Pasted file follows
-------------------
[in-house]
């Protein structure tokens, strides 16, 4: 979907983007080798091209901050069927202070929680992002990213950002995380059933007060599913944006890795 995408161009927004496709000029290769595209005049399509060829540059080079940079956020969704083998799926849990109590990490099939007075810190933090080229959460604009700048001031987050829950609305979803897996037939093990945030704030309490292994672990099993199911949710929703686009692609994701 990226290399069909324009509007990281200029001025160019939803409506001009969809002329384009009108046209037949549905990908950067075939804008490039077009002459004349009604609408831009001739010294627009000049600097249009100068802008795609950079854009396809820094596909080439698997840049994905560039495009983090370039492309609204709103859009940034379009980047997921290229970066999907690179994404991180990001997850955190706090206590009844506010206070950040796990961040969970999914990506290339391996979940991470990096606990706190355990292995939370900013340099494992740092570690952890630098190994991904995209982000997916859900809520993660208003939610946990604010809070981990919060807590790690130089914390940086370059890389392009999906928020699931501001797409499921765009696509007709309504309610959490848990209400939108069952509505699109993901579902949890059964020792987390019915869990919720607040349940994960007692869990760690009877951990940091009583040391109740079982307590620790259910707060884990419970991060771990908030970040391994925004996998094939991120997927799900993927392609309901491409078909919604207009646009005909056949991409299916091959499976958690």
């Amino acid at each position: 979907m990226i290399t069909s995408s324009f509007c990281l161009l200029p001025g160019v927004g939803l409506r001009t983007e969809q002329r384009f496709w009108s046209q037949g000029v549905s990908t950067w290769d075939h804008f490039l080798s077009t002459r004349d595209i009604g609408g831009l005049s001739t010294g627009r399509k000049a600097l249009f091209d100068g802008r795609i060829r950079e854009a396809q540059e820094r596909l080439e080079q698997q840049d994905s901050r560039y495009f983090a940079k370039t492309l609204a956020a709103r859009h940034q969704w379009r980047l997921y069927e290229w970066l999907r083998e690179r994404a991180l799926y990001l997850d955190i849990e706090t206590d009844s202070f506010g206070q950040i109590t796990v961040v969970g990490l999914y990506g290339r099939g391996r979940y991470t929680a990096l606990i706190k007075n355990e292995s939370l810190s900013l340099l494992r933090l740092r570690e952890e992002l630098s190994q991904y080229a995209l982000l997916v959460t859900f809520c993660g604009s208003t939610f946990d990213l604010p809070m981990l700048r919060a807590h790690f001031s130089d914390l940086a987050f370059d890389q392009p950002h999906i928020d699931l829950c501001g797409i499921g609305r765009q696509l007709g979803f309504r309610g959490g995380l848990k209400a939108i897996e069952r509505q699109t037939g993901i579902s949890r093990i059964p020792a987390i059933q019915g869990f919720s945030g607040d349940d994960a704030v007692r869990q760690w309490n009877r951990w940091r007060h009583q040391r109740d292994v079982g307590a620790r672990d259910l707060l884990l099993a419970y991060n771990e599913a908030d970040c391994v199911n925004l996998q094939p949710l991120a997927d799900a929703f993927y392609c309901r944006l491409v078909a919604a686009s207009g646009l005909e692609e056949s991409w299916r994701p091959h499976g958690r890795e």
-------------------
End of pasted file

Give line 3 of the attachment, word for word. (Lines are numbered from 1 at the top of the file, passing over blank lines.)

């Amino acid at each position: 979907m990226i290399t069909s995408s324009f509007c990281l161009l200029p001025g160019v927004g939803l409506r001009t983007e969809q002329r384009f496709w009108s046209q037949g000029v549905s990908t950067w290769d075939h804008f490039l080798s077009t002459r004349d595209i009604g609408g831009l005049s001739t010294g627009r399509k000049a600097l249009f091209d100068g802008r795609i060829r950079e854009a396809q540059e820094r596909l080439e080079q698997q840049d994905s901050r560039y495009f983090a940079k370039t492309l609204a956020a709103r859009h940034q969704w379009r980047l997921y069927e290229w970066l999907r083998e690179r994404a991180l799926y990001l997850d955190i849990e706090t206590d009844s202070f506010g206070q950040i109590t796990v961040v969970g990490l999914y990506g290339r099939g391996r979940y991470t929680a990096l606990i706190k007075n355990e292995s939370l810190s900013l340099l494992r933090l740092r570690e952890e992002l630098s190994q991904y080229a995209l982000l997916v959460t859900f809520c993660g604009s208003t939610f946990d990213l604010p809070m981990l700048r919060a807590h790690f001031s130089d914390l940086a987050f370059d890389q392009p950002h999906i928020d699931l829950c501001g797409i499921g609305r765009q696509l007709g979803f309504r309610g959490g995380l848990k209400a939108i897996e069952r509505q699109t037939g993901i579902s949890r093990i059964p020792a987390i059933q019915g869990f919720s945030g607040d349940d994960a704030v007692r869990q760690w309490n009877r951990w940091r007060h009583q040391r109740d292994v079982g307590a620790r672990d259910l707060l884990l099993a419970y991060n771990e599913a908030d970040c391994v199911n925004l996998q094939p949710l991120a997927d799900a929703f993927y392609c309901r944006l491409v078909a919604a686009s207009g646009l005909e692609e056949s991409w299916r994701p091959h499976g958690r890795e």